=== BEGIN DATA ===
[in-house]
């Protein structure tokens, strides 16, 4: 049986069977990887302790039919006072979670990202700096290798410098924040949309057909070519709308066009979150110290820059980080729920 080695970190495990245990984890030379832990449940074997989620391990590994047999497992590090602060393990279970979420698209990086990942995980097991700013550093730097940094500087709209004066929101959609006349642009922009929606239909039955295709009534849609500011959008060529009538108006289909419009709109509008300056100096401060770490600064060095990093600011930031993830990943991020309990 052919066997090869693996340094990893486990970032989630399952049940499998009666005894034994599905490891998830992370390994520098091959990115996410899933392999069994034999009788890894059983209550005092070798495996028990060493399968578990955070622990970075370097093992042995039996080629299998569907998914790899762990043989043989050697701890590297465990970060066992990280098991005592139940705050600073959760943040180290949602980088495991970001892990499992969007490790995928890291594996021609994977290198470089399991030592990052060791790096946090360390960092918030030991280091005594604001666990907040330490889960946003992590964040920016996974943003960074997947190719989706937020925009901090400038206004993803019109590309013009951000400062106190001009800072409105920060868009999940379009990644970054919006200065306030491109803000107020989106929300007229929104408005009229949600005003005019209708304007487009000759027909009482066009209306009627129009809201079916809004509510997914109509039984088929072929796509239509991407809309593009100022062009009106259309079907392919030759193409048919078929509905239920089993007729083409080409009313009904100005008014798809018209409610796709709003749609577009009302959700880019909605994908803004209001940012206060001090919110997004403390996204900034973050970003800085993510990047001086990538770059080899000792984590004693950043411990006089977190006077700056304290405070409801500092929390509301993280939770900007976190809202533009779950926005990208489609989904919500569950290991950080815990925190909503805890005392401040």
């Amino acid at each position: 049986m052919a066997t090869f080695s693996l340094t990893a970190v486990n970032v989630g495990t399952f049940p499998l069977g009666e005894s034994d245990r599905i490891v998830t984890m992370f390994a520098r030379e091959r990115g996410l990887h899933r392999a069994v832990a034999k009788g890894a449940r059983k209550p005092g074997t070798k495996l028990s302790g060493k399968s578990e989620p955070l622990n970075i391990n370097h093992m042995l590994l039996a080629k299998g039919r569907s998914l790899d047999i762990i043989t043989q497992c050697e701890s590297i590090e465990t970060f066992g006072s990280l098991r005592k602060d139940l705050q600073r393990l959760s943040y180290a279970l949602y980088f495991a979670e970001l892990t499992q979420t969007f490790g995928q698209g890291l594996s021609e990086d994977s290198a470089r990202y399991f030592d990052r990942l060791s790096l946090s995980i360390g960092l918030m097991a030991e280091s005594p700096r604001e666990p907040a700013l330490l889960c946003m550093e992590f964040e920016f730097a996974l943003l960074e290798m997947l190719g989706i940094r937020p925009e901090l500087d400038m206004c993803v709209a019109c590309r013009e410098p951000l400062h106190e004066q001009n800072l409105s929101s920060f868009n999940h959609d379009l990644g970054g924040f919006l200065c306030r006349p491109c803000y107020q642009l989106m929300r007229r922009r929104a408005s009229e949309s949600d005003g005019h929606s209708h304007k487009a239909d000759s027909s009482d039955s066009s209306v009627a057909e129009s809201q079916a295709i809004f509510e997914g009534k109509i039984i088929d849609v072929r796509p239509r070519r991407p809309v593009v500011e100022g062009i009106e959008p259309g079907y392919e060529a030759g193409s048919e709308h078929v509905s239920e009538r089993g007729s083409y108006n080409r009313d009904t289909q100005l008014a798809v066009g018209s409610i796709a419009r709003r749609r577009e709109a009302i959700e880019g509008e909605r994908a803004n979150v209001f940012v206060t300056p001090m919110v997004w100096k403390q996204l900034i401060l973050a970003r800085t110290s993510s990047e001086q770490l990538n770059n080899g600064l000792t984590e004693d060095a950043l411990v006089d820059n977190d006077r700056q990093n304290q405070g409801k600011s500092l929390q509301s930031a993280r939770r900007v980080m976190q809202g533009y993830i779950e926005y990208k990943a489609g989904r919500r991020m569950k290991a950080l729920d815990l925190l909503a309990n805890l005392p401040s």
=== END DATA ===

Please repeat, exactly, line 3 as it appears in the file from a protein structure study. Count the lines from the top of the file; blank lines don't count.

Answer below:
């Amino acid at each position: 049986m052919a066997t090869f080695s693996l340094t990893a970190v486990n970032v989630g495990t399952f049940p499998l069977g009666e005894s034994d245990r599905i490891v998830t984890m992370f390994a520098r030379e091959r990115g996410l990887h899933r392999a069994v832990a034999k009788g890894a449940r059983k209550p005092g074997t070798k495996l028990s302790g060493k399968s578990e989620p955070l622990n970075i391990n370097h093992m042995l590994l039996a080629k299998g039919r569907s998914l790899d047999i762990i043989t043989q497992c050697e701890s590297i590090e465990t970060f066992g006072s990280l098991r005592k602060d139940l705050q600073r393990l959760s943040y180290a279970l949602y980088f495991a979670e970001l892990t499992q979420t969007f490790g995928q698209g890291l594996s021609e990086d994977s290198a470089r990202y399991f030592d990052r990942l060791s790096l946090s995980i360390g960092l918030m097991a030991e280091s005594p700096r604001e666990p907040a700013l330490l889960c946003m550093e992590f964040e920016f730097a996974l943003l960074e290798m997947l190719g989706i940094r937020p925009e901090l500087d400038m206004c993803v709209a019109c590309r013009e410098p951000l400062h106190e004066q001009n800072l409105s929101s920060f868009n999940h959609d379009l990644g970054g924040f919006l200065c306030r006349p491109c803000y107020q642009l989106m929300r007229r922009r929104a408005s009229e949309s949600d005003g005019h929606s209708h304007k487009a239909d000759s027909s009482d039955s066009s209306v009627a057909e129009s809201q079916a295709i809004f509510e997914g009534k109509i039984i088929d849609v072929r796509p239509r070519r991407p809309v593009v500011e100022g062009i009106e959008p259309g079907y392919e060529a030759g193409s048919e709308h078929v509905s239920e009538r089993g007729s083409y108006n080409r009313d009904t289909q100005l008014a798809v066009g018209s409610i796709a419009r709003r749609r577009e709109a009302i959700e880019g509008e909605r994908a803004n979150v209001f940012v206060t300056p001090m919110v997004w100096k403390q996204l900034i401060l973050a970003r800085t110290s993510s990047e001086q770490l990538n770059n080899g600064l000792t984590e004693d060095a950043l411990v006089d820059n977190d006077r700056q990093n304290q405070g409801k600011s500092l929390q509301s930031a993280r939770r900007v980080m976190q809202g533009y993830i779950e926005y990208k990943a489609g989904r919500r991020m569950k290991a950080l729920d815990l925190l909503a309990n805890l005392p401040s």